- As expected, the Monetary Policy Committee (MPC) voted to raise Bank Rate to 0.5% from 0.25%. Following December’s rise, this was the first back-to-back increase in rates since 2004. Four members of the committee voted for an even steeper rise, to 0.75%.
- The MPC now thinks inflation will peak at just over 7%, even allowing for the intervention announced by the Government to hold down rises in energy bills. And it downgraded its forecast for GDP growth this year to 3.75% from 5% previously.
- The MPC also predicted that higher energy prices would materially affect growth and raise unemployment. Along with the committee’s forecast that inflation will fall below the 2% target in the medium term, this leads the EY ITEM Club to expect no more than two further increases this year, leaving Bank Rate at 1% at the end of 2022.
- The Bank of England will now stop reinvesting gilts bought under the quantitative easing programme. ‘Quantitative tightening’ will do some of the heavy lifting in removing monetary stimulus, which is another reason why the EY ITEM Club expects future rate rises to be more gradual than financial markets expect.
Martin Beck, chief economic advisor to the EY ITEM Club, says:
“The MPC’s decision to raise Bank Rate to 0.5% from 0.25% is the first back-to-back increase in rates since 2004 and takes monetary policy further along the path to exiting pandemic-era stimulus. February’s vote was far more split than in the last meeting in December, with a 5-4 margin in favour of the decision. But surprisingly, all those in the minority favoured a steeper increase in Bank Rate, to 0.75%.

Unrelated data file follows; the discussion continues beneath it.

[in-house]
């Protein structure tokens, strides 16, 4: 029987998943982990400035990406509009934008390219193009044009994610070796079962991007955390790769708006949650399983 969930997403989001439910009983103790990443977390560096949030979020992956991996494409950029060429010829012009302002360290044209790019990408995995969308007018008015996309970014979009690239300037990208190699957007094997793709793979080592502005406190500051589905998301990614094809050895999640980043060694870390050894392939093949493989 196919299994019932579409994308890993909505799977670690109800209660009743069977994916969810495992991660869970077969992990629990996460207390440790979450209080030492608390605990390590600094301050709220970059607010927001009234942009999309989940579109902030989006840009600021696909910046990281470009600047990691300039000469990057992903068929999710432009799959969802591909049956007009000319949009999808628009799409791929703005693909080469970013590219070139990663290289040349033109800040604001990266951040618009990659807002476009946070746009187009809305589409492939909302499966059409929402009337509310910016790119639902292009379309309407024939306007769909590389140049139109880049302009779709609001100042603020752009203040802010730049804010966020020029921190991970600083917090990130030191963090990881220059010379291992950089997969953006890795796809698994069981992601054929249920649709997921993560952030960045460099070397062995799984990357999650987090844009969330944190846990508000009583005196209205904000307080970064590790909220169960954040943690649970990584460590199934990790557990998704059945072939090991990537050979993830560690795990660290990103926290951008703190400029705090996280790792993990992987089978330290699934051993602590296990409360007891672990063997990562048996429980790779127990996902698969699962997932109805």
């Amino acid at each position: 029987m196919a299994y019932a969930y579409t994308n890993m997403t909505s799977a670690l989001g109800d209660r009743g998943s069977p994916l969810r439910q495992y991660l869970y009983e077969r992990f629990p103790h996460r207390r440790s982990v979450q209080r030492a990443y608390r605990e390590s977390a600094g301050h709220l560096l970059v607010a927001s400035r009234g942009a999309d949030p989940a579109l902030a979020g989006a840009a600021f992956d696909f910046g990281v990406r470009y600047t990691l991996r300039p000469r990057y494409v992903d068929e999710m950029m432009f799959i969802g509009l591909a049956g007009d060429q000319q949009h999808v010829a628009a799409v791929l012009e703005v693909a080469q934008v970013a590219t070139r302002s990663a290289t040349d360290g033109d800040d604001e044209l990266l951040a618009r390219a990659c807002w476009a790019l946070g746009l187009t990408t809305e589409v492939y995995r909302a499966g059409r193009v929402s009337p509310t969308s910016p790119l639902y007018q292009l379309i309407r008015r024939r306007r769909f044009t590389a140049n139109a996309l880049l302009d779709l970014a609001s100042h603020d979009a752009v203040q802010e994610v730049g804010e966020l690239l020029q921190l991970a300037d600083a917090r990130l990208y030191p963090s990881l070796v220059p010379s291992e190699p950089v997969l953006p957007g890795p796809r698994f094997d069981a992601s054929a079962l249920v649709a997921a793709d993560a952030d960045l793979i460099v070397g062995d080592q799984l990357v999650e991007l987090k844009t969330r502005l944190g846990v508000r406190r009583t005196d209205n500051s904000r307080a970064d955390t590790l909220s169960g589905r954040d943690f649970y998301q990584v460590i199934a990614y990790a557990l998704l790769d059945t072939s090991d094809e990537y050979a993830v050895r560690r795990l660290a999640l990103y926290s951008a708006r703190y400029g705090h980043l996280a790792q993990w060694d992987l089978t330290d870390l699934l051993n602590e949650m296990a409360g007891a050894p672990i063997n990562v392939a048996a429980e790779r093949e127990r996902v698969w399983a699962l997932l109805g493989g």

“The committee now expects inflation to peak at just over 7% in the spring, up from around 5% in the last set of forecasts in November. This is allowing for the measures announced by the Government earlier today to offset some of the rise in energy bills due in April. The MPC remains concerned about potential second-round effects from rising inflation, including higher wage growth and inflation expectations among the public becoming detached from the Bank of England’s target.
“The MPC’s concerns about inflation took precedence over a downgrade to its forecast for GDP growth this year from 5% to only 3.75%. The negative effect of higher energy prices on consumer spending is also expected to push unemployment up to 5% over the next few years, while real post-tax labour income is expected to experience the biggest fall this year since records began in 1990. With the recovery aided by an easing of COVID-19 concerns and strong household and corporate balance sheets, the EY ITEM Club thinks the MPC’s growth forecast is too pessimistic. But the committee’s gloomy outlook for growth should rein back the risk of interest rates rising too far, too fast, as does its prediction that inflation will fall below the 2% target in two to three years.
“That ‘quantitative tightening’ will now do some of the heavy lifting in removing monetary stimulus is another reason to think that rates increases will be gradual. The MPC said last summer that it will stop reinvesting gilts bought under the quantitative easing programme once Bank Rate reaches 0.5%. That threshold has now been met and the committee announced that it will start following its guidance from this month onwards. This reinforces the EY ITEM Club’s expectation that the MPC will deliver no more than two further rate rises this year, leaving Bank Rate at 1% by the end of 2022.”